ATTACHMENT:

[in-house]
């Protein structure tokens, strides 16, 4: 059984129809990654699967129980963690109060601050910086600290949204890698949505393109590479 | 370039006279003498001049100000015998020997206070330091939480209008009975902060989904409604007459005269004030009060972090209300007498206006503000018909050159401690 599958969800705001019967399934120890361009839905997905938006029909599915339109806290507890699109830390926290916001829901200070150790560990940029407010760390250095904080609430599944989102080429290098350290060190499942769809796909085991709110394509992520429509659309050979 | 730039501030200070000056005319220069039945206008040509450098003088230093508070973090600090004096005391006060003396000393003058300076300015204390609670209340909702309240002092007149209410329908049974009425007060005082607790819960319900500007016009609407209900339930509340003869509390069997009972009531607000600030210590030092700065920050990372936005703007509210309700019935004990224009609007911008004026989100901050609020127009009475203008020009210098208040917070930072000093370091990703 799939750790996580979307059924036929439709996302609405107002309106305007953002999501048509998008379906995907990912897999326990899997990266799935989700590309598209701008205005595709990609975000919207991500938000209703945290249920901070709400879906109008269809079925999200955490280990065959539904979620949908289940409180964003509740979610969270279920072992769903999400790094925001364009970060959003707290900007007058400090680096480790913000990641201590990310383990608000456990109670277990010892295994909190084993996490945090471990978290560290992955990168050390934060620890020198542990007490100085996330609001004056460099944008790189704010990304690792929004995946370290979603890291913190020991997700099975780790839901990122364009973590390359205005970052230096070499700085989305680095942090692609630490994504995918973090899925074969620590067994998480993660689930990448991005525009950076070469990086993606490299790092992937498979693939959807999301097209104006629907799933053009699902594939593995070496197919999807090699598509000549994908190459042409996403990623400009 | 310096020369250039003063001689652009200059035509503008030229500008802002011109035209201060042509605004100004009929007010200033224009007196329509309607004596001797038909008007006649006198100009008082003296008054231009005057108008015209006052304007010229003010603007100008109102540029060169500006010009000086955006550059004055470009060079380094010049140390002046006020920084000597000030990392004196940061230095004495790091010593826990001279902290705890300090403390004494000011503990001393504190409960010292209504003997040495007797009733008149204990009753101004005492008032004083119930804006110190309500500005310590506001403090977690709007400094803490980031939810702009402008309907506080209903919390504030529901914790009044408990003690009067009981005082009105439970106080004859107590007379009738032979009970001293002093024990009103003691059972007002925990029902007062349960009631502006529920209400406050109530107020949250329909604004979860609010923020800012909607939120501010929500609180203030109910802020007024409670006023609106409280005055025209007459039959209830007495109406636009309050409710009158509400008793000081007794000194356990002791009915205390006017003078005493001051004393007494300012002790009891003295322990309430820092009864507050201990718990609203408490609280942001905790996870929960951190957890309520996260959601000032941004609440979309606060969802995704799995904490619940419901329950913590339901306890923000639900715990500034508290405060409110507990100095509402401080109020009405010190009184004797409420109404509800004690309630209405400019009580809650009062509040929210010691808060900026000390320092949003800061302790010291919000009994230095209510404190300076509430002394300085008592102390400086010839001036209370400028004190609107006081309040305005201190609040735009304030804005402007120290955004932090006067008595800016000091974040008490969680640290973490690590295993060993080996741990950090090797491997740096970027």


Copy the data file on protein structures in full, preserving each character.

[in-house]
């Protein structure tokens, strides 16, 4: 059984129809990654699967129980963690109060601050910086600290949204890698949505393109590479 | 370039006279003498001049100000015998020997206070330091939480209008009975902060989904409604007459005269004030009060972090209300007498206006503000018909050159401690 599958969800705001019967399934120890361009839905997905938006029909599915339109806290507890699109830390926290916001829901200070150790560990940029407010760390250095904080609430599944989102080429290098350290060190499942769809796909085991709110394509992520429509659309050979 | 730039501030200070000056005319220069039945206008040509450098003088230093508070973090600090004096005391006060003396000393003058300076300015204390609670209340909702309240002092007149209410329908049974009425007060005082607790819960319900500007016009609407209900339930509340003869509390069997009972009531607000600030210590030092700065920050990372936005703007509210309700019935004990224009609007911008004026989100901050609020127009009475203008020009210098208040917070930072000093370091990703 799939750790996580979307059924036929439709996302609405107002309106305007953002999501048509998008379906995907990912897999326990899997990266799935989700590309598209701008205005595709990609975000919207991500938000209703945290249920901070709400879906109008269809079925999200955490280990065959539904979620949908289940409180964003509740979610969270279920072992769903999400790094925001364009970060959003707290900007007058400090680096480790913000990641201590990310383990608000456990109670277990010892295994909190084993996490945090471990978290560290992955990168050390934060620890020198542990007490100085996330609001004056460099944008790189704010990304690792929004995946370290979603890291913190020991997700099975780790839901990122364009973590390359205005970052230096070499700085989305680095942090692609630490994504995918973090899925074969620590067994998480993660689930990448991005525009950076070469990086993606490299790092992937498979693939959807999301097209104006629907799933053009699902594939593995070496197919999807090699598509000549994908190459042409996403990623400009 | 310096020369250039003063001689652009200059035509503008030229500008802002011109035209201060042509605004100004009929007010200033224009007196329509309607004596001797038909008007006649006198100009008082003296008054231009005057108008015209006052304007010229003010603007100008109102540029060169500006010009000086955006550059004055470009060079380094010049140390002046006020920084000597000030990392004196940061230095004495790091010593826990001279902290705890300090403390004494000011503990001393504190409960010292209504003997040495007797009733008149204990009753101004005492008032004083119930804006110190309500500005310590506001403090977690709007400094803490980031939810702009402008309907506080209903919390504030529901914790009044408990003690009067009981005082009105439970106080004859107590007379009738032979009970001293002093024990009103003691059972007002925990029902007062349960009631502006529920209400406050109530107020949250329909604004979860609010923020800012909607939120501010929500609180203030109910802020007024409670006023609106409280005055025209007459039959209830007495109406636009309050409710009158509400008793000081007794000194356990002791009915205390006017003078005493001051004393007494300012002790009891003295322990309430820092009864507050201990718990609203408490609280942001905790996870929960951190957890309520996260959601000032941004609440979309606060969802995704799995904490619940419901329950913590339901306890923000639900715990500034508290405060409110507990100095509402401080109020009405010190009184004797409420109404509800004690309630209405400019009580809650009062509040929210010691808060900026000390320092949003800061302790010291919000009994230095209510404190300076509430002394300085008592102390400086010839001036209370400028004190609107006081309040305005201190609040735009304030804005402007120290955004932090006067008595800016000091974040008490969680640290973490690590295993060993080996741990950090090797491997740096970027």